Bona asked about the parking arrangement with the neighboring property – the Thomas Cooley Law School. Eric Ophoff of Midwestern Consulting responded. A parking area that was built as part of the project’s first phase was intended to be jointly used by both the law school and a standalone restaurant, but the restaurant was never built. The law school has used the lot more than the Plymouth Green Crossings owner had anticipated, he said, because classes go into the evening.

Bona wondered if this was the reason why more parking is needed on the rest of the site. That’s partly why, Ophoff said, but it’s also a function of the site’s geometry. In the areas of highest demand for parking, there’s the least amount of parking. He said he’d prefer to see a push for employees of the complex to park in the more remote locations, which would free up space closer to areas where customers need to park. He also noted that some of the parking pressure is from residents too, since typically with rentals, there are more vehicles per unit.

Bona said that when the project was first proposed, it was tight and “progressive” for that site. It’s not surprising that it didn’t work out as expected, she said.

Tony Derezinski wondered if there’s any expectation that the law school might expand and that more parking might be needed for students. Jeff Howard, who was on hand representing the Plymouth Green Crossings owner, Grand Sakwa, said he didn’t know of any plans to expand the school’s facility, but they’ve expanded their hours to include day and evening classes. There’s an easement agreement that allows students to park on the Plymouth Green Crossings site. As far as he knew, there haven’t been any problems with students parking there.

Derezinski wondered if the residents of Plymouth Green Crossings are primarily Cooley students. Howard described the residential profile as mostly professionals – attorneys, doctors and business people. The dean of the University of Michigan school of art & design recently moved in too, he said. Howard thought that only one of the units was occupied by a Cooley law student. “But they’re welcome to rent,” he added.

Wendy Woods wondered about the bike storage – why is it being reduced? Ophoff said the extra spaces had been tied to development of the restaurant building, which isn’t being constructed.

Ken Clein asked about the extra parking in the proposed new building – would those spaces be assigned to residents of the building? Ophoff explained that there are 35 garages on the site. If residences are built as part of the new building, the number of residential units on the site – including the existing units – would total 35. So technically, the parking in the new building would not be needed for the residences there. However, because the housing units would be rentals, there would likely be more demand for parking than just the one garage space per unit, he added. His assumption is that if the owners decide to put parking in the new building, they’d want to make it a revenue producer, which means they would likely rent the parking spaces to residents.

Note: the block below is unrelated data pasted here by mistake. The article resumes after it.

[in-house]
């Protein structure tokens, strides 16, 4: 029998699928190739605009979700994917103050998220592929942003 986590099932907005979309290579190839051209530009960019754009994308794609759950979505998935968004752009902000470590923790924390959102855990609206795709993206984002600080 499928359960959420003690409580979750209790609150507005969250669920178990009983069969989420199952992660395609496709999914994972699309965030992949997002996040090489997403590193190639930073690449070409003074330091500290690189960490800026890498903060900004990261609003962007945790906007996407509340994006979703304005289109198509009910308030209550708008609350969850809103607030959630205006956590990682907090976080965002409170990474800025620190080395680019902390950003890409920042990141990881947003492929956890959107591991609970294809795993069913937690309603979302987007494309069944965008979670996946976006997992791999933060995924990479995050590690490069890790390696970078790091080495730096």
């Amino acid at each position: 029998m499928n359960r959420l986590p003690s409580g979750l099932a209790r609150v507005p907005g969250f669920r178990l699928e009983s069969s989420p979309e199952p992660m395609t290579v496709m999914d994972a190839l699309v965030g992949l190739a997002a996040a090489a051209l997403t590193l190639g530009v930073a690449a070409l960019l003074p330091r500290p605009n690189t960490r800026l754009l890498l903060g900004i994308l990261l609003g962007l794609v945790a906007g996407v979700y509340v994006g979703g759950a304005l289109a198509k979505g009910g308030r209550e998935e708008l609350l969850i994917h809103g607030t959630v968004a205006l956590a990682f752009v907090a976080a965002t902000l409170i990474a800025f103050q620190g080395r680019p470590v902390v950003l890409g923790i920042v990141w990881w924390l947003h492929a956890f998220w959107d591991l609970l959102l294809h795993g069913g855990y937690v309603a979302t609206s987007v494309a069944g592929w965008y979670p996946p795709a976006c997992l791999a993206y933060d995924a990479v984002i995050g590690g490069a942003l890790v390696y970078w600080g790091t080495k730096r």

Kirk Westphal also asked about the possible parking in that building. Would it always be parking, or might the space be retrofitted for another use in the future? Ophoff said the use could change. Demand for things is cyclical, he said – that’s why the condos are being used as rentals, because there isn’t a market for condos. You have to make adjustments, he said.

Plymouth Green Crossings: Commission Discussion – Landscaping

Kirk Westphal brought up the issue of landscaping, noting that commissioners asked questions about it during a previous working session because promises had been made but not kept. He asked how old the vines are on the retaining wall. They’ve been growing about five years, Ophoff replied, and are expected to “top out” at 25 feet, which would eventually cover the entire wall. “They should be doing a little better than they are,” he added.